The thesis is well organised and well referenced, and produces a structured analysis leading to a logical conclusion. It is extremely well written and argued at a highly scholarly level.

Gregory Blake (Postgraduate Division)
The Australian Army’s Independent Companies and Commandos 1940-1945
PhD - University of New South Wales, Canberra

Gregory Blake’s dissertation represents an interesting and informative account of an important development in the history of the Australian Army.  By examining the Independent Companies more broadly (rather than via a case study approach), and situating their genesis and evolution against the military and political context of the war years, this thesis presents a comprehensive study that fills a gap in the historiography of the Australian Army. In particular, it adds much to our understanding of how these units were managed by the Australian Army during the Second World War. This dissertation is outstanding for its excellent use of a multitude of original sources including photographs, quotations and anecdotes - from Australia, the UK and the USA - which are managed to present intelligent and mature arguments as well as humanise the men of the Independent Companies and Commandos.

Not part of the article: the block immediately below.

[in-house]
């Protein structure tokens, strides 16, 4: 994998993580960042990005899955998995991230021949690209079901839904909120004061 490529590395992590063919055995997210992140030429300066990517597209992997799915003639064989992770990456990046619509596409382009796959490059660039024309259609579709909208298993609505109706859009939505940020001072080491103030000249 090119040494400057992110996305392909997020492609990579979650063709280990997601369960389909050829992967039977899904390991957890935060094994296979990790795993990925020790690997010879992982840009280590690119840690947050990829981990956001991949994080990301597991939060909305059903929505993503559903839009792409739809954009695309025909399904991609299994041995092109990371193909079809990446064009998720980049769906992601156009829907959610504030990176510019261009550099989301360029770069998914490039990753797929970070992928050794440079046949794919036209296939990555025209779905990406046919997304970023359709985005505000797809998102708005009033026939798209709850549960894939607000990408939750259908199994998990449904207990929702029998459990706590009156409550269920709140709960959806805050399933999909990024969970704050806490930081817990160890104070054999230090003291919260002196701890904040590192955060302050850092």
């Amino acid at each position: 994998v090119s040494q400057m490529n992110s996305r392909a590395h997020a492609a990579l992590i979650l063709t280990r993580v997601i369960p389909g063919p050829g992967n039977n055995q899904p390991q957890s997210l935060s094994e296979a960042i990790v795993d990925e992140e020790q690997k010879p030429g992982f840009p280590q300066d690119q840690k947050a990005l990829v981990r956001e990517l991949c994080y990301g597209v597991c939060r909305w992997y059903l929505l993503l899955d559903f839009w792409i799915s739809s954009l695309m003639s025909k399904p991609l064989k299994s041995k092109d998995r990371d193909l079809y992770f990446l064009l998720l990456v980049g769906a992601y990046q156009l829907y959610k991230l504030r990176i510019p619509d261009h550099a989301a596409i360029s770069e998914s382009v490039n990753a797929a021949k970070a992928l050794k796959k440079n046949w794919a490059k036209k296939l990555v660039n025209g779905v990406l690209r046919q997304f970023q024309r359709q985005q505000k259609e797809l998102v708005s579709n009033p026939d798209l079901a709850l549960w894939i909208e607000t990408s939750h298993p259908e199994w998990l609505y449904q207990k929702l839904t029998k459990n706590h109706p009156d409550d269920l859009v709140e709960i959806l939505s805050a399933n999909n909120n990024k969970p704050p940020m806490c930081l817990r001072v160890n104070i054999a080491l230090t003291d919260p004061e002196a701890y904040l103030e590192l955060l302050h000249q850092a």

The Introduction sets out the scope and limitations of the thesis, with each section within this chapter proving informative.  The literature review is well written and comprehensive. The subject matter is sliced different ways to show and discuss models of commando warfare, assess the Companies/Commandos’ resources (human, capital and financial), and environmental and cultural aspects that have a bearing on the discussion. Importantly, this thesis does not hesitate to be critical where it counts. Conclusions drawn in this thesis demonstrate a strong engagement with a range of scholarly sources, and identify many interesting areas for further study. It is a highly professional and engaging thesis worthy of future publication or research.

The two winners each receive an inscribed medallion, a $500 cash prize, and personally receive their awards at the 2020 Chief of Army Land Forces Seminar

Visit the Australian War Memorial for further information on C.E.W. Bean.

The CEW Bean Prize is open to any honours or postgraduate thesis submitted in any Australian University in the previous three calendar years (2017, 2018, 2019) that focuses on the history of the Australian Army and has not been entered for the CEW Bean Prize in a previous year.

For queries or more information, please email: ahu.enquiries [at]

Applications for the 2020 CEW Bean Prize will open in June 2020.

For more information regarding previous CEW Bean Prize recipients click here. 

Last updated
12 February 2020
Army: Courage. Initiative. Respect. Teamwork.